U.S. wrongly rejects Muslim scholars

Evidently, even those who seek peace and condemn terror are not fit to enter the United States.

How can America encourage ‘the voices of moderation and tolerance and pluralism within the Muslim world’ when, because of fearful ignorance, we insult and exclude them?” The words of Diana Eck, director of the Harvard University Pluralism Project, resonate all too clearly in “homeland security” events of the past few weeks.

The rejection of prominent Muslim scholar Tariq Ramadan and peace activist Yusuf Islam from entering the country has only furthered the view that the Bush administration’s war on terrorism is haphazard at best.

Turning away professor Ramadan, recognized by Time magazine as one of the 20th century’s top-100 innovators, from his position as a professor of religion, conflict and peace-building at Notre Dame University, alienates the very Muslim thinkers the administration calls upon to denounce the atrocities committed by terrorists in the name of Islam.

Ramadan, an author and respected scholar in Europe, has an established record of speaking out against anti-Semitism, narrow literalism and militant interpretations of the Quran. He is exactly the kind of intellectual the United States should be engaging, especially considering the rise of high-visibility extremism. Instead, his previously granted work visa was revoked by the Department of Homeland Security without explanation. In so doing, this administration sends a clear message that academic freedom, and positive and progressive dialogue are unwelcome here.

This week, the Department of Homeland Security also turned away prominent Muslim musician-turned-peace-activist Islam, formerly Cat Stevens, from entering the country. His flight from London to Washington, was diverted 600 miles to Bangor, Maine, where he was questioned and detained. Islam, who visited the United States just two months ago, was turned away on national security grounds but without details about any risk he might pose. Speaking with Secretary of State Colin Powell, British Foreign Secretary Jack Straw made clear the action “should not have been taken.” British officials claim there is no evidence Islam posed any danger.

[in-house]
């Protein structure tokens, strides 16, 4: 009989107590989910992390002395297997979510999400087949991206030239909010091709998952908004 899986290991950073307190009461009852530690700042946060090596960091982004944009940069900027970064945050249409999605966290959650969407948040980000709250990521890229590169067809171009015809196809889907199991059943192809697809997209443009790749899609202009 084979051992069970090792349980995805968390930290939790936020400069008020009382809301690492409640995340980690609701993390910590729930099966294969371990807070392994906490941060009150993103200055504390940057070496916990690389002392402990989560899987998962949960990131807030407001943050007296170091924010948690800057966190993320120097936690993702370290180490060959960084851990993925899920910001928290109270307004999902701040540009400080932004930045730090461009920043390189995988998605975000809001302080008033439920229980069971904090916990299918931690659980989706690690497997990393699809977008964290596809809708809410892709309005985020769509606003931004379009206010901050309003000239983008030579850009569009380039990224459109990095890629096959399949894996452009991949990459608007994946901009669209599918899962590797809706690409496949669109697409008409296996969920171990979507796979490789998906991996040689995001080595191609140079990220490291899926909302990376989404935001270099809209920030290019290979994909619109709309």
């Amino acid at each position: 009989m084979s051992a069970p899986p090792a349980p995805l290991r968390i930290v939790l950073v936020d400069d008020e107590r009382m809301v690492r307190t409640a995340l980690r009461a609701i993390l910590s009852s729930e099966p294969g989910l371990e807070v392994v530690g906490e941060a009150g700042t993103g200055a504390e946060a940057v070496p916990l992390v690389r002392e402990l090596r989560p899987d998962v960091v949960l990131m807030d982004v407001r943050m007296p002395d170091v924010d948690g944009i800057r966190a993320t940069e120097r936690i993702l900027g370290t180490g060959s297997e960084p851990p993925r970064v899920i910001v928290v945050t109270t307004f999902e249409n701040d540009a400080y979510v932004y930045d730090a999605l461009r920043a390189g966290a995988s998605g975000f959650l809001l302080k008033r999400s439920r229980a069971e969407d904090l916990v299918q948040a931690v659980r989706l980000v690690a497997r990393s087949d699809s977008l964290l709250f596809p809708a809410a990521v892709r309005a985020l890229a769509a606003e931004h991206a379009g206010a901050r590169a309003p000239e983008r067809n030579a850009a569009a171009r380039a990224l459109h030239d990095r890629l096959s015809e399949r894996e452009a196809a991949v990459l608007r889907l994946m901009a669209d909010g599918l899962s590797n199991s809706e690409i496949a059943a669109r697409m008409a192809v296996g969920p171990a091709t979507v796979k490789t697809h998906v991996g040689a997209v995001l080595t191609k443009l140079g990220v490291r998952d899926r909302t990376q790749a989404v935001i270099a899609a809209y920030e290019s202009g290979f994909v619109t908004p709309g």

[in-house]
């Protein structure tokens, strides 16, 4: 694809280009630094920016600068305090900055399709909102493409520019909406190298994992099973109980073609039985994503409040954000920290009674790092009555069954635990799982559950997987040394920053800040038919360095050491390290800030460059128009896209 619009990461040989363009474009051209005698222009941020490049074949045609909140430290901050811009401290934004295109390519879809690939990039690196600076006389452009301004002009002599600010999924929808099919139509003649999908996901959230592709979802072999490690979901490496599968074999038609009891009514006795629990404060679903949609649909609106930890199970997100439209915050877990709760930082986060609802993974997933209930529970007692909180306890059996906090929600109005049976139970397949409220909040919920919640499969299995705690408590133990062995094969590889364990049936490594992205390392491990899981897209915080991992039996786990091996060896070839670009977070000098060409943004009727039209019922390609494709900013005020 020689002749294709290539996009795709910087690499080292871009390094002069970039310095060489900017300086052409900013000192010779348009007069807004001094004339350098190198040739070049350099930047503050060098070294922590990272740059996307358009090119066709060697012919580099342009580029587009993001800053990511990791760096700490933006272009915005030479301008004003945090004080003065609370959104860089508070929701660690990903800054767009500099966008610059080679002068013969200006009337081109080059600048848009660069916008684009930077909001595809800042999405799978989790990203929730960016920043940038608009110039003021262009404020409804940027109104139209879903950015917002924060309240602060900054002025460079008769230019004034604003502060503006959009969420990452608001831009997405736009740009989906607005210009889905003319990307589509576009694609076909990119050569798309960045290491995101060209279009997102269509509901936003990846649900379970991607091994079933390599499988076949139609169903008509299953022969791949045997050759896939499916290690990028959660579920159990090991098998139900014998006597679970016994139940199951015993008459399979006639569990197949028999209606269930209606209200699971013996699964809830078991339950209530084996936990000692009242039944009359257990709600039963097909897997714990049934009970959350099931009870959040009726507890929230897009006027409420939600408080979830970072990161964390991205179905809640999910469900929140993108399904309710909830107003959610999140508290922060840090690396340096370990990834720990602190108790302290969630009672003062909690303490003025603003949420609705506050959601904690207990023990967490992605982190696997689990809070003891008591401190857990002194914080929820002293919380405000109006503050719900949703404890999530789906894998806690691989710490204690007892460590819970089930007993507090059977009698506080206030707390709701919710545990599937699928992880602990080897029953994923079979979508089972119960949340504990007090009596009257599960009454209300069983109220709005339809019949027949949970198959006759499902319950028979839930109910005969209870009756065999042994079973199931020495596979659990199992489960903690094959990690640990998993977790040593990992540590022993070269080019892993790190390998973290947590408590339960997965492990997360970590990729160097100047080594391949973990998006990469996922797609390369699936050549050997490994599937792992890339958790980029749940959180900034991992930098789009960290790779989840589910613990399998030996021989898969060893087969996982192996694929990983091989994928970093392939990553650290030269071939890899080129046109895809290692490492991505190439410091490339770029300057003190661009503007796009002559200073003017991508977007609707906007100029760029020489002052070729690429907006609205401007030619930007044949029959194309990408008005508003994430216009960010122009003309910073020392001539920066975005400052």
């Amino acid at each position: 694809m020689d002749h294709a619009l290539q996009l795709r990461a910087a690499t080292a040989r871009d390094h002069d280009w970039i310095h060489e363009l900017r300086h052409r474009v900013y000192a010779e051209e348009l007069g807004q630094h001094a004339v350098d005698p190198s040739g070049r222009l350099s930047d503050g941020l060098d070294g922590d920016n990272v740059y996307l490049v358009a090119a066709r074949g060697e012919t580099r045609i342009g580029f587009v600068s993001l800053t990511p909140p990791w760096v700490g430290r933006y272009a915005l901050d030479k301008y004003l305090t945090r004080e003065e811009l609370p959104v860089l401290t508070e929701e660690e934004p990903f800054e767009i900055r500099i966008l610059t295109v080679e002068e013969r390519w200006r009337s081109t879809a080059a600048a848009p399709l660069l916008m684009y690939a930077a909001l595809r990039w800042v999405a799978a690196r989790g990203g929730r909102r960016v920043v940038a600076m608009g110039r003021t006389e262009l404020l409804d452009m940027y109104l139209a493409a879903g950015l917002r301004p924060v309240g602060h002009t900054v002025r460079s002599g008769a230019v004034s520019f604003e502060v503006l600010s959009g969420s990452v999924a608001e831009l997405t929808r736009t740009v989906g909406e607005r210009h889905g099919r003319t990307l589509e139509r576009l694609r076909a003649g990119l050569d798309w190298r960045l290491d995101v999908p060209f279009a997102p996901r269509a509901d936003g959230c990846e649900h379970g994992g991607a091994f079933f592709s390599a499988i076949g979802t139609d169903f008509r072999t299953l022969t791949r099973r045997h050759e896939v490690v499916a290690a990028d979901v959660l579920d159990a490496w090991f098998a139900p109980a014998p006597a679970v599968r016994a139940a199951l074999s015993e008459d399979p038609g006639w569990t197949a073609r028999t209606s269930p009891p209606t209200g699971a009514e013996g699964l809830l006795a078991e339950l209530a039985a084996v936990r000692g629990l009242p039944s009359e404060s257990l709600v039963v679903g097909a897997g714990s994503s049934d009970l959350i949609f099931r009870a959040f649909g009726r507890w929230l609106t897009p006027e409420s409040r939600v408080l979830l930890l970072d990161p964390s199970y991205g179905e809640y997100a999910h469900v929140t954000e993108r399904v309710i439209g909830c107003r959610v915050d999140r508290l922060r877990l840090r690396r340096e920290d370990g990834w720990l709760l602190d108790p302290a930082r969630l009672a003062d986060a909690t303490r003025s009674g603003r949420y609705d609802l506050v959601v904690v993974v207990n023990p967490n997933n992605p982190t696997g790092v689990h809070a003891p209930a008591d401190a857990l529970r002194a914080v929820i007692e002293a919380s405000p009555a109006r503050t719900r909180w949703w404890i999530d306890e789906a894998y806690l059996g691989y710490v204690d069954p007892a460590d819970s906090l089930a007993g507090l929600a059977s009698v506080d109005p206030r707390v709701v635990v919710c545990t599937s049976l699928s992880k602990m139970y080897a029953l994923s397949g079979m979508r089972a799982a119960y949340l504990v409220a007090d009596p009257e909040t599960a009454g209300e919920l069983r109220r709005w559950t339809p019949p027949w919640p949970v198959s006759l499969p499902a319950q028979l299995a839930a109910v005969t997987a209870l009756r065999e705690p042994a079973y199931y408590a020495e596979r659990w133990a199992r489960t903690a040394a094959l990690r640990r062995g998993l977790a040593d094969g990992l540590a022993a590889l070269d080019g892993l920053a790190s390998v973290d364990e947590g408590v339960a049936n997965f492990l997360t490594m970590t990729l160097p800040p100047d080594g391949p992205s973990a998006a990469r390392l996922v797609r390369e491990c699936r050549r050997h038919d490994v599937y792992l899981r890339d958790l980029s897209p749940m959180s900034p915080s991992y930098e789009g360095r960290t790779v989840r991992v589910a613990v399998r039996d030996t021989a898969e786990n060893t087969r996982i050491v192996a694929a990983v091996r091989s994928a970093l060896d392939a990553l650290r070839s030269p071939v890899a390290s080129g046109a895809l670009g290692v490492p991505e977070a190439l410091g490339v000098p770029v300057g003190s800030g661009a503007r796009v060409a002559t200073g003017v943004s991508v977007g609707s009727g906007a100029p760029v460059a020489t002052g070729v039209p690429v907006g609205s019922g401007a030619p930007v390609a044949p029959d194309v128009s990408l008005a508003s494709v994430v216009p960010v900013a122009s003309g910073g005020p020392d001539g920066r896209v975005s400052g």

Regardless, he was grounded, detained and sent back home. The frivolity of this rejection is astounding. Islam has issued numerous statements denouncing acts of terrorism, from the acts of Sept. 11, 2001, to the recent Beslan, Russia, tragedy, and even rerecorded his 1971 hit “Peace Train” to raise money for children in war-torn countries.

What more does the administration want from Muslim intellectuals? In turning away Ramadan and Islam, mainstream Muslims worldwide will understand that even those who seek peace and condemn terror are not fit to enter the United States. There is no good reason to keep such people out; we cannot wonder why many around the world consider us to be closed-minded and discriminatory when we permit such bigotry.

If we want Muslims to be represented by their thinkers, and not by their thugs, we must build these bridges of understanding, not destroy them.

Mohamed H. Sabur is a writer for Al-Madinah Cultural Center. Please send comments to [email protected]